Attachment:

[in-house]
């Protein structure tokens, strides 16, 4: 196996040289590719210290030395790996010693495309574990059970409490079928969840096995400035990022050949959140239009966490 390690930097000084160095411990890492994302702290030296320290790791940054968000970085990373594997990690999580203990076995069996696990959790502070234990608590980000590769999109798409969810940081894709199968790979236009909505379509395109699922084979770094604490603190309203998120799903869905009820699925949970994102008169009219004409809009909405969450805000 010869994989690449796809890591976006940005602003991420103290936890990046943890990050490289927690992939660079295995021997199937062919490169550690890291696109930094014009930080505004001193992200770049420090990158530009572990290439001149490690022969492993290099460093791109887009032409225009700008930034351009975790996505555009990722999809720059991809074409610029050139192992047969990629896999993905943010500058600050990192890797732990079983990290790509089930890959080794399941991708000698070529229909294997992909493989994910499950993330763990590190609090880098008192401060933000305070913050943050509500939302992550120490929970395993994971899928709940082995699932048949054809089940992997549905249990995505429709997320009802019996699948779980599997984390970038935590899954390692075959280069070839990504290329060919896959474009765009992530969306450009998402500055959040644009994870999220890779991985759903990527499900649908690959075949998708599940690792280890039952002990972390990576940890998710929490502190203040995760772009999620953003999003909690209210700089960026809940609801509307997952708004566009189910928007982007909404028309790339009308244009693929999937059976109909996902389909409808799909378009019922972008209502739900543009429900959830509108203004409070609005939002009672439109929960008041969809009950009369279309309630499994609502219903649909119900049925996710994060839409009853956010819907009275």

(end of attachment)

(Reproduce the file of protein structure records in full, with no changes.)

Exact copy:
[in-house]
């Protein structure tokens, strides 16, 4: 196996040289590719210290030395790996010693495309574990059970409490079928969840096995400035990022050949959140239009966490 390690930097000084160095411990890492994302702290030296320290790791940054968000970085990373594997990690999580203990076995069996696990959790502070234990608590980000590769999109798409969810940081894709199968790979236009909505379509395109699922084979770094604490603190309203998120799903869905009820699925949970994102008169009219004409809009909405969450805000 010869994989690449796809890591976006940005602003991420103290936890990046943890990050490289927690992939660079295995021997199937062919490169550690890291696109930094014009930080505004001193992200770049420090990158530009572990290439001149490690022969492993290099460093791109887009032409225009700008930034351009975790996505555009990722999809720059991809074409610029050139192992047969990629896999993905943010500058600050990192890797732990079983990290790509089930890959080794399941991708000698070529229909294997992909493989994910499950993330763990590190609090880098008192401060933000305070913050943050509500939302992550120490929970395993994971899928709940082995699932048949054809089940992997549905249990995505429709997320009802019996699948779980599997984390970038935590899954390692075959280069070839990504290329060919896959474009765009992530969306450009998402500055959040644009994870999220890779991985759903990527499900649908690959075949998708599940690792280890039952002990972390990576940890998710929490502190203040995760772009999620953003999003909690209210700089960026809940609801509307997952708004566009189910928007982007909404028309790339009308244009693929999937059976109909996902389909409808799909378009019922972008209502739900543009429900959830509108203004409070609005939002009672439109929960008041969809009950009369279309309630499994609502219903649909119900049925996710994060839409009853956010819907009275």